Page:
A popular but controversial type of insecticide is damaging important wild bee populations, according to a new study. VOA’s Steve Baragona has more.
Video

Video Study: Insecticide Damaging Wild Bee Populations

A popular but controversial type of insecticide is damaging important wild bee populations, according to a new study. VOA’s Steve Baragona has more.
Video

Video Data Servers Could Heat Private Homes

As every computer owner knows, when their machines run a complex program they get pretty hot. In fact, cooling the processors can be expensive, especially when you're dealing with huge banks of computer servers. But what if that energy could heat private homes? VOA’s George Putic reports that a Dutch energy firm aims to do just that.
Video

Video Cinema That Crosses Borders Showcased at Tribeca Film Festival

Among the nearly 100 feature length films being shown at this year’s Tribeca Film Festival in New York City are more than 20 documentaries and features with international appeal, from a film about a Congolese businessman in China, to documentaries shot in Pakistan and diaspora communities in the U.S., to a poetic look at disaffected South African youth. VOA’s Carolyn Weaver has more.
Video

Video UN Confronts Threat of Young Radicals

The radicalization and recruitment of young people into Islamist extremist groups has become a growing challenge for governments worldwide. On Thursday, the U.N. Security Council heard from experts on the issue, which has become a potent threat to international peace and security. VOA’s Margaret Besheer reports.
Video

Video Growing Numbers of Turks Discover Armenian Ancestry

In a climate of improved tolerance, growing numbers of people in Turkey are discovering their grandmothers were Armenian. Hundreds of thousands of Armenians escaped the mass deportations and slaughter of the early 1900's by forced conversion to Islam. Or, Armenian children were taken in by Turkish families and assimilated. Now their stories are increasingly being heard. Dorian Jones reports from Istanbul that the revelations are viewed as an important step.
Video

Video Migrants Trek Through Western Balkans to Reach EU

Migrants from Africa and other places are finding different routes into the European Union in search of a better life. The Associated Press followed one clandestine group to document their trek through the western Balkans to Hungary. Zlatica Hoke reports that the migrants started using that route about four years ago. Since then, it has become the second-most popular path into Western Europe, after the option of sailing from North Africa to Italy.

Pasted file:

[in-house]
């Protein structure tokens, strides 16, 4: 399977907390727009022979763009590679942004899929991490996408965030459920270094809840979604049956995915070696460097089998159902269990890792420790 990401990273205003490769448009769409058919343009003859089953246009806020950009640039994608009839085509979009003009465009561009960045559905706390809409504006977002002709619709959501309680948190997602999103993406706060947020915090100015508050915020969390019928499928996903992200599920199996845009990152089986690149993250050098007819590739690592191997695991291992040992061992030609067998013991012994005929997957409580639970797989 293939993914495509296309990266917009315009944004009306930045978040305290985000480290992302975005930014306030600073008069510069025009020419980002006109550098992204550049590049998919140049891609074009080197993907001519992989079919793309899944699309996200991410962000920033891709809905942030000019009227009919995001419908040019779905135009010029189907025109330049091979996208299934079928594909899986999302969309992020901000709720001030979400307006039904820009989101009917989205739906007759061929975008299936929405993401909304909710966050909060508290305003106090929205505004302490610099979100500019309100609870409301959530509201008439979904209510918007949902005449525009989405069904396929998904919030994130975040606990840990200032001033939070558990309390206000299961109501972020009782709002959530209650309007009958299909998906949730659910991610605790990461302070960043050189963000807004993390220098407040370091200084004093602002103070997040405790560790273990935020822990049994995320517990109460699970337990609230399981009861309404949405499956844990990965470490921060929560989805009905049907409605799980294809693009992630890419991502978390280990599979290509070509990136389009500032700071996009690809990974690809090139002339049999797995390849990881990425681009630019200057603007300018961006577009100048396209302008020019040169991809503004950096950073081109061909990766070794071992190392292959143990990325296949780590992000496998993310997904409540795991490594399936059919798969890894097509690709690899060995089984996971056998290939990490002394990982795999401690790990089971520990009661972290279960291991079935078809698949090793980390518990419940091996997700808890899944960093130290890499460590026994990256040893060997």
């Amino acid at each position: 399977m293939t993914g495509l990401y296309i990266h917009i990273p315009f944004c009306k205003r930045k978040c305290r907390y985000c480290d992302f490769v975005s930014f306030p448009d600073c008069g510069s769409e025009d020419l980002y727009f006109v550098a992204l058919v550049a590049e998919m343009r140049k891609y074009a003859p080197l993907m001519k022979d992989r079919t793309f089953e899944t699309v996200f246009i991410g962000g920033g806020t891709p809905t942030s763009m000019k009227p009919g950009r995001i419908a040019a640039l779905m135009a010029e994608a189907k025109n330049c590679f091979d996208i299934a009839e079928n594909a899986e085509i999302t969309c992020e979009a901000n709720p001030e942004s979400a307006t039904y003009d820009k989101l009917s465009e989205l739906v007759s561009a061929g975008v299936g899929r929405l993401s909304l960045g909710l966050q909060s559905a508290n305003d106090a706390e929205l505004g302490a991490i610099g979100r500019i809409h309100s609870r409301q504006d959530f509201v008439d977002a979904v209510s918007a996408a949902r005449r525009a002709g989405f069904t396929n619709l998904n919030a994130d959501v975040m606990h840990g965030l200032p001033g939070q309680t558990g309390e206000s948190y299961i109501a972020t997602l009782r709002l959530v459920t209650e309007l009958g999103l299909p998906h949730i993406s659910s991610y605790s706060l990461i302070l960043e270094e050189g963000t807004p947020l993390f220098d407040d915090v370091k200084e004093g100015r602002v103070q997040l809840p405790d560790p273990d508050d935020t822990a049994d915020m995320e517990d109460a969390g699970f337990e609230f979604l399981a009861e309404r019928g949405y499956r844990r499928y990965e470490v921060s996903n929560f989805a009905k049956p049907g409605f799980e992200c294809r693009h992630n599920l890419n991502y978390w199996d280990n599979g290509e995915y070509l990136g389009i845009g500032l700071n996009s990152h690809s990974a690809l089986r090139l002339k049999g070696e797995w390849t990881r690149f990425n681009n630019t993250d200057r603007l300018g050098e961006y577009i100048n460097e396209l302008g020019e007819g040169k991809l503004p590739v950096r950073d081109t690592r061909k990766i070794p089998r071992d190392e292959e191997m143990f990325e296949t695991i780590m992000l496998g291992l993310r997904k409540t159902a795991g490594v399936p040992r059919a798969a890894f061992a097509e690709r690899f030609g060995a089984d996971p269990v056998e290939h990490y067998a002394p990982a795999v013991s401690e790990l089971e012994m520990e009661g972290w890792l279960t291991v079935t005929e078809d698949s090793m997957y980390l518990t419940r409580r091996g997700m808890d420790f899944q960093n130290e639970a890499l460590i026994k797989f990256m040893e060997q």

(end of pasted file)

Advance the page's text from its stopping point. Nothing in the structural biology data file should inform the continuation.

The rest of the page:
Video

Video TIME Magazine Honors Activists, Pioneers Seen as Influential

TIME Magazine has released its list of celebrities, leaders and activists, whom it deems the world’s “most influential” in 2015. VOA's Ramon Taylor reports from New York.
Video

Video US Businesses See Cuba as New Frontier

The Obama administration's opening toward Cuba is giving U.S. companies hope they'll be able to do business in Cuba despite the continuation of the U.S. economic embargo against the communist nation. Some American companies have been able to export some products to Cuba, but the recent lifting of Cuba's terrorism designation could relax other restrictions. As VOA's Daniela Schrier reports, corporate heavy hitters are lining up to head across the Florida Straits - though experts urge caution.
Video

Video Kenya Launches Police Recruitment Drive After Terror Attacks

Kenya launched a major police recruitment drive this week as part of a large-scale effort to boost security following a recent spate of terror attacks. VOA’s Gabe Joselow reports that allegations of corruption in the process are raising old concerns about the integrity of Kenya’s security forces.
Video

Video Japan, China in Race for Asia High-Speed Rail Projects

A lucrative competition is underway in Asia for billions of dollars in high-speed rail projects. Cambodia, India, Indonesia, Malaysia Thailand and Vietnam are among the countries planning to move onto the fast track. They are negotiating with Japan and the upstart Chinese who are locked in a duel to revolutionize transportation across Asia. VOA Correspondent Steve Herman in Bangkok has details.
Video

Video Scientists: Mosquitoes Attracted By Our Genes

Some people always seem to get bitten by mosquitoes more than others. Now, scientists have proved that is really the case - and they say it’s all because of genes. It’s hoped the research might lead to new preventative treatments for diseases like malaria, as Henry Ridgwell reports from London.
Video

Video Bible Museum Coming to Washington DC

Washington is the center of American political power and also home to some of the nation’s most visited museums. A new one that will showcase the Bible has skeptics questioning the motives of its conservative Christian funders. VOA religion correspondent Jerome Socolovsky reports.
Video

Video Armenia and Politics of Word 'Genocide'

A century ago this April, hundreds of thousands of Armenians of the Turkish Ottoman empire were deported and massacred, and their culture erased from their traditional lands. While broadly accepted by the U.N. and at least 20 countries as “genocide”, the United States and Turkey have resisted using that word to describe the atrocities that stretched from 1915 to 1923. But Armenians have never forgotten.
Video

Video Afghan First Lady Pledges No Roll Back on Women's Rights

Afghan First Lady Rula Ghani, named one of Time's 100 Most Influential, says women should take part in talks with Taliban. VOA's Rokhsar Azamee has more from Kabul.
Video

Video New Brain Mapping Techniques Could Ease Chronic Pain

From Boulder, Colorado, Shelley Schlender reports that new methods for mapping pain in the brain are providing validation for chronic pain and might someday guide better treatment.

VOA Blogs